• Negative-pressure wound therapy pumps and related supplies and accessories;
  • Walkers and related accessories; and
  • Miami and San Juan only—Support surfaces (groups 2 and 3 mattresses and overlays).


Suppliers of complex rehabilitation have been extremely challenged over the past 4 years with coding, coverage, and payment changes. Moreover, while the National Coalition for Assistive and Rehab Technology (NCART) made recommendations regarding supplier standards for rehab companies, the reality of the new supplier standards for rehab will mean that suppliers’ costs to provide this complex technology will increase.

An NCART-commissioned study completed by The Moran Co just prior to implementation of the new power mobility HCPCS codes revealed that of the 27 observations reported, only three providers realized net operating income higher than 5% of revenues. The median observed net was 1.6%. Five of the 27 companies reported negative operating income in the most recent period. Given the thin margins earned by the vast majority of these providers, the Medicare product line will become unprofitable for many or most current providers. The only way that suppliers can bid below the current fee-schedule amounts for items included in the complex rehab category will be to seek lower-cost products or reduce their services. Both result in a negative outcome for individuals with disabilities.

Rehabilitation professionals are extremely concerned that the awarded price will also be used by other third-party payors and Medicaid that often pay a discount off the Medicare fee schedule. Should private payors mimic the Medicare competitive bidding price in some fashion, access to appropriate technology and the needed services will be further jeopardized for the non-Medicare population.


How will clients ever be able to receive the appropriate equipment with these limitations?

NCART believes that many individuals with disabilities will not receive appropriate technology. The current HCPCS code set for complex rehabilitation equipment, coupled with CMS’ decisions regarding how they will handle coding changes outlined in the final rule, will absolutely prevent certain complex pieces of equipment from being made available to Medicare patients. For many of these items, the fee-schedule amount is already below supplier costs. The rule prevents any adjustment in pricing for the duration of a contract, even when it is clear the items will not be available. This, according to NCART, is unconscionable in its treatment of individuals with moderate to severe physical disabilities.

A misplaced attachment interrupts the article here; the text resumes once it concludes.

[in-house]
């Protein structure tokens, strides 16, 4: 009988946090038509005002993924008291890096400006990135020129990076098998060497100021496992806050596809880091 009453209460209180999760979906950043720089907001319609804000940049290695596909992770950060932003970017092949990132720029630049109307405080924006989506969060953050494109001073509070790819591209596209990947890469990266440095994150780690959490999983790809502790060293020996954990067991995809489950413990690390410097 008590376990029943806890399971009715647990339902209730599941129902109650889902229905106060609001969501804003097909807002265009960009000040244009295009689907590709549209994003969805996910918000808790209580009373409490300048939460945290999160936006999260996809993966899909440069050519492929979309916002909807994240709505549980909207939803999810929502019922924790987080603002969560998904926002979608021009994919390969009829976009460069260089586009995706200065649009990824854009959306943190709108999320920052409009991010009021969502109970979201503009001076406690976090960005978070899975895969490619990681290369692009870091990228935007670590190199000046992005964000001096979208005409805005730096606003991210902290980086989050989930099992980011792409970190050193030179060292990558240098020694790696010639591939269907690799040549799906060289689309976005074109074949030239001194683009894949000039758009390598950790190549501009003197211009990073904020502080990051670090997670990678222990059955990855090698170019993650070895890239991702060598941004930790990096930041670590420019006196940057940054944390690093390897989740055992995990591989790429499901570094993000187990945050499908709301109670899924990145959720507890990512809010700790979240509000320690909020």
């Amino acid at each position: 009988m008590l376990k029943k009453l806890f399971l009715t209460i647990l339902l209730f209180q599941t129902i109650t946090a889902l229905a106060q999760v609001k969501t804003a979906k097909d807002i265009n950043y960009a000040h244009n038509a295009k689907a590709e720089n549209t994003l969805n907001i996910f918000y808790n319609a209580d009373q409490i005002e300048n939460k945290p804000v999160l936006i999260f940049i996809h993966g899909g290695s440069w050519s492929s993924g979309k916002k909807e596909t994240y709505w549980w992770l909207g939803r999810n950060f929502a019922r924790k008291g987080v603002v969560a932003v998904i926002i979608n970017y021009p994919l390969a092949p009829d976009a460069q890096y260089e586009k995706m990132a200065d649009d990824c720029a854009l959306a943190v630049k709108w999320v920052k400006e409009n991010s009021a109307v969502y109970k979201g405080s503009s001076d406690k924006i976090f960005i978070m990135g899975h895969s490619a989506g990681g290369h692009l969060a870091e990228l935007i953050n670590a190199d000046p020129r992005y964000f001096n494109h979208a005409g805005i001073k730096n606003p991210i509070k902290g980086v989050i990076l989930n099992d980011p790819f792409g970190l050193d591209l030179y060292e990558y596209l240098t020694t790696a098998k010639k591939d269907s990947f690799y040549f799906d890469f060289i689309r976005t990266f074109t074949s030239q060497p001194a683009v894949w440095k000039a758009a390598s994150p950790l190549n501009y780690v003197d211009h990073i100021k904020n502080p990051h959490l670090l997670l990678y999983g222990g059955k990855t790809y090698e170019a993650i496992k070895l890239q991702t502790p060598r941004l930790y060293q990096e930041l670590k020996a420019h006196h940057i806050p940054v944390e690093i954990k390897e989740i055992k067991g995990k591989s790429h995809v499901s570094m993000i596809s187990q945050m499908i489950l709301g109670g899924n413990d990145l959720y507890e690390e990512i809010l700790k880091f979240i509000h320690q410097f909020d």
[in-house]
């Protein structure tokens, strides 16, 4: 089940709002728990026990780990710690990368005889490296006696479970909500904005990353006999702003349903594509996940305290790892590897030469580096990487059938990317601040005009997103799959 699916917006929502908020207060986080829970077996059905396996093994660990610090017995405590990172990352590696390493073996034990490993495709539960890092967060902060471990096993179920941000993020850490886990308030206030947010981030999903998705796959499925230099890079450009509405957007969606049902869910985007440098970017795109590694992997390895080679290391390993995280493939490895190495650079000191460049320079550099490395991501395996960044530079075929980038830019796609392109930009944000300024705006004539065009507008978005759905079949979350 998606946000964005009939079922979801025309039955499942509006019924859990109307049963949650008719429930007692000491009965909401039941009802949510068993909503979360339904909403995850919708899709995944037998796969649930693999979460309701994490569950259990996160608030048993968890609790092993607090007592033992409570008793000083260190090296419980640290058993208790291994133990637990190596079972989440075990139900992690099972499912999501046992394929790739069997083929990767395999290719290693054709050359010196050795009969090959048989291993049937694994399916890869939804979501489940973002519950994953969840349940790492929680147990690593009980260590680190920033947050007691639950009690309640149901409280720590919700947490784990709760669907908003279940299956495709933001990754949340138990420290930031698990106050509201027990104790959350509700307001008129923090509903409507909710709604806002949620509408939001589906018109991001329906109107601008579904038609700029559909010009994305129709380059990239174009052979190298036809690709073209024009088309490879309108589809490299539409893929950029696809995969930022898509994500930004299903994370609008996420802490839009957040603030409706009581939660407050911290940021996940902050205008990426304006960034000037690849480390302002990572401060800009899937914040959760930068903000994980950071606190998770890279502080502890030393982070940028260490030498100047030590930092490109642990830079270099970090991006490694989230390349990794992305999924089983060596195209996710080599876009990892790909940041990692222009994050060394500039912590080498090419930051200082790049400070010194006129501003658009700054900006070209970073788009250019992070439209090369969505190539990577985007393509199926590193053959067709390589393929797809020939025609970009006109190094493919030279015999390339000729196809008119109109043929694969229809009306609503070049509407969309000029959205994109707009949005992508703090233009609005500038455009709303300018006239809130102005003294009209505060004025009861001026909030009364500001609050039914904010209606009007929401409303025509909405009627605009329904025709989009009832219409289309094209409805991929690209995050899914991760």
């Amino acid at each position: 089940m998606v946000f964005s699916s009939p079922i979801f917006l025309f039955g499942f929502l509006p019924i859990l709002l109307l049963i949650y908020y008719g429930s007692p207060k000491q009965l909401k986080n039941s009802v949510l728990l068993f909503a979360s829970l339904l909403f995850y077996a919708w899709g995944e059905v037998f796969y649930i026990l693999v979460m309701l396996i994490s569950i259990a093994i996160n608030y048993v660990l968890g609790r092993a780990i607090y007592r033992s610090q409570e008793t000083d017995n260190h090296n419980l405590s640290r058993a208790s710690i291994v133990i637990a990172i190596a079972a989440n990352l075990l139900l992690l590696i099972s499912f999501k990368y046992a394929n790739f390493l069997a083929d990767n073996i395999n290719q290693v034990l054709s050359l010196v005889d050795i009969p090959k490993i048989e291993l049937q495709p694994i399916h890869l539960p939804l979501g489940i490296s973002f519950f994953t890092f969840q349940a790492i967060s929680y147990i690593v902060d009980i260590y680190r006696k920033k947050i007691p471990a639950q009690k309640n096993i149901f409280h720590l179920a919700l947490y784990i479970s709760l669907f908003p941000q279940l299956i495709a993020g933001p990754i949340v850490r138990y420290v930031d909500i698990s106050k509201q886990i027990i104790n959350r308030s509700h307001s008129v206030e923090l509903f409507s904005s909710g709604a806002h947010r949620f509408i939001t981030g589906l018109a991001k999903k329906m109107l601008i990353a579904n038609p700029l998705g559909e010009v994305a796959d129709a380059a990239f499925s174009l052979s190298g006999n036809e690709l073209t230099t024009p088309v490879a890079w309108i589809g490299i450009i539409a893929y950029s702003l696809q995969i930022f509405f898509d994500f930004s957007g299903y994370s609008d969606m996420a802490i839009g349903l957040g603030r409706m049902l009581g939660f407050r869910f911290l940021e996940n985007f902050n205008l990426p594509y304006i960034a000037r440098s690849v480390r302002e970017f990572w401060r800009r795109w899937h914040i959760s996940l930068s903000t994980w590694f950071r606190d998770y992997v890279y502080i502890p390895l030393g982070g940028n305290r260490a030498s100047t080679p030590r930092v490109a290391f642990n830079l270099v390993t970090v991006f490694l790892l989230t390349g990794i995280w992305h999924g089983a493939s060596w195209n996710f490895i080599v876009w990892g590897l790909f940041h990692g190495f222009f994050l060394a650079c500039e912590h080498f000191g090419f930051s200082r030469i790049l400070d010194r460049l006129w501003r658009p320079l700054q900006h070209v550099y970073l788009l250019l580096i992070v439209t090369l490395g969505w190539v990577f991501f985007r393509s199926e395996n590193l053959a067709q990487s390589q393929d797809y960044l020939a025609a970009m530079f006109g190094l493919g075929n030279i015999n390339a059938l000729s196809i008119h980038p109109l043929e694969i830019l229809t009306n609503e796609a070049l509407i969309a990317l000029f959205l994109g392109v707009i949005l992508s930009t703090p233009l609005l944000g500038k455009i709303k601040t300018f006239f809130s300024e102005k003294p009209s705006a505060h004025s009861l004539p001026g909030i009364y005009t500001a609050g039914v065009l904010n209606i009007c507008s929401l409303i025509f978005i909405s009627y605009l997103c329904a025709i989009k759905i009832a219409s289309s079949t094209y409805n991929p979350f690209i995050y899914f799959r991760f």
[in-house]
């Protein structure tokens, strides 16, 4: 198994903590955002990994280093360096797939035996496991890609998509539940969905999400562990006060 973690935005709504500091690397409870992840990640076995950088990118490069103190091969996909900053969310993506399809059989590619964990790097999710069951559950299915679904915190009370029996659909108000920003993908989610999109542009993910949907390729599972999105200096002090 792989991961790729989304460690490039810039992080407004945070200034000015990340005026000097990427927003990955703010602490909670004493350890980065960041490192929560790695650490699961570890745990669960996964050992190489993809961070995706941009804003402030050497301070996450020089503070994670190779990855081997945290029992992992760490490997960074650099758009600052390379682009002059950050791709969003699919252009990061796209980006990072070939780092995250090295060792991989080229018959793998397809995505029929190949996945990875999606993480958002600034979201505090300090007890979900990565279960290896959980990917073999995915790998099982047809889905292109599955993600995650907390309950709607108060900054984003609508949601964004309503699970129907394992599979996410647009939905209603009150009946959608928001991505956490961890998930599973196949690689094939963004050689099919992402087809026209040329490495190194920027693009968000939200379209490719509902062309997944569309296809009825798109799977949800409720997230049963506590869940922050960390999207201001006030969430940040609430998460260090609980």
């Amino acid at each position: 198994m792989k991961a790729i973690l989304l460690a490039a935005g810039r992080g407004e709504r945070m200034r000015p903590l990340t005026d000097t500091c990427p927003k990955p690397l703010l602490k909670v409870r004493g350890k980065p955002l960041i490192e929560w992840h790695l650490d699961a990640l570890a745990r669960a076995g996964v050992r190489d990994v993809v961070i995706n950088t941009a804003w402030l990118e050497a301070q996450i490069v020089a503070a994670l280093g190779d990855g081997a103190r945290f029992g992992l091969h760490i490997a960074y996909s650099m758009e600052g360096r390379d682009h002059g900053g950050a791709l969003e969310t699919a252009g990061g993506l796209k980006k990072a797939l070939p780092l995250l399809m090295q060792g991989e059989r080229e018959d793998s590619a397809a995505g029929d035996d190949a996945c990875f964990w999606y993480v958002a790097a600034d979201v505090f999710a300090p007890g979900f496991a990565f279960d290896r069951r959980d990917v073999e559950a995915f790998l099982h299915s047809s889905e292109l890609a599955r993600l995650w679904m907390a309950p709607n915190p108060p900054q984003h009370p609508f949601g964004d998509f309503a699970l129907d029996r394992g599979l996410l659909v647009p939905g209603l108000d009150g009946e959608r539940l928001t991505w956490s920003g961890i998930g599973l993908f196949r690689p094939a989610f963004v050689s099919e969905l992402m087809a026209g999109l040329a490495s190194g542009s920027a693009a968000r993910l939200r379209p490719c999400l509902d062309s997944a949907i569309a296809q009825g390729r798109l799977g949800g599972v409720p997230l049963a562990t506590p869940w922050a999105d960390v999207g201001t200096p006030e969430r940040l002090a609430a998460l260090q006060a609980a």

How are rehabilitation professionals responding to the challenge of competitive bidding? APTA has been active in this process and has worked extremely hard to get an exemption for orthotics (as previously mentioned above). Also, NCART scheduled a “Congressional fly-in” in Washington, DC, providing an opportunity for invited suppliers, manufacturers, clinicians, and consumers to educate Congress on the impact of CMS’ decision to bid complex rehab in the first round of national competitive bidding.

CMS has communicated to Medicare beneficiaries that it will realize savings relative to the copays that competitive bidding will offer. NCART wants to make sure that consumers and Congress are even more aware of the lack of access that will result from bidding complex rehab products.


Will patient and professional advocacy groups go to Capitol Hill and fight for reasonable legislation? According to Sharon L. Hildebrandt, executive director for NCART, the organization has been working to educate clinician and consumer groups about the true implications on their continuing ability to receive technologically advanced complex rehab products when these products are bid. NCART has also been working with congressional representatives and has gained support for an exemption for complex rehab.

Rhea Cohen, associate director of reimbursement for the APTA, says the organization strongly urged CMS to consider changes to the proposed rule, and many of the final provisions represent their consideration of rehabilitation professionals’ concerns.


While there is still an ocean of unknowns, the most important piece will be the bid. Therapists must write perfect letters of medical justification, and suppliers must match the bid with the need. Meanwhile, during this period of readjustment, patience and lots of chocolate and martinis (and maybe even chocolate martinis) are recommended while riding this wave (or tsunami, if you will), waiting for CMS to respond and fix the critical issues that arise. No matter what happens, people will still need these devices, and they will  need to be supplied, so hold on to your hats—and vent and share on the professional listserve of your choice.

Ginny Paleg, MS, PT, a pediatric physical therapist with the Montgomery County Infants and Toddlers Program in Rockville, Md, is a reimbursement representative for the pediatric section of the APTA, and teaches continuing education courses for several DME manufacturers. Paleg also is a member of  Rehab Management’s editorial advisory board. She can be reached at .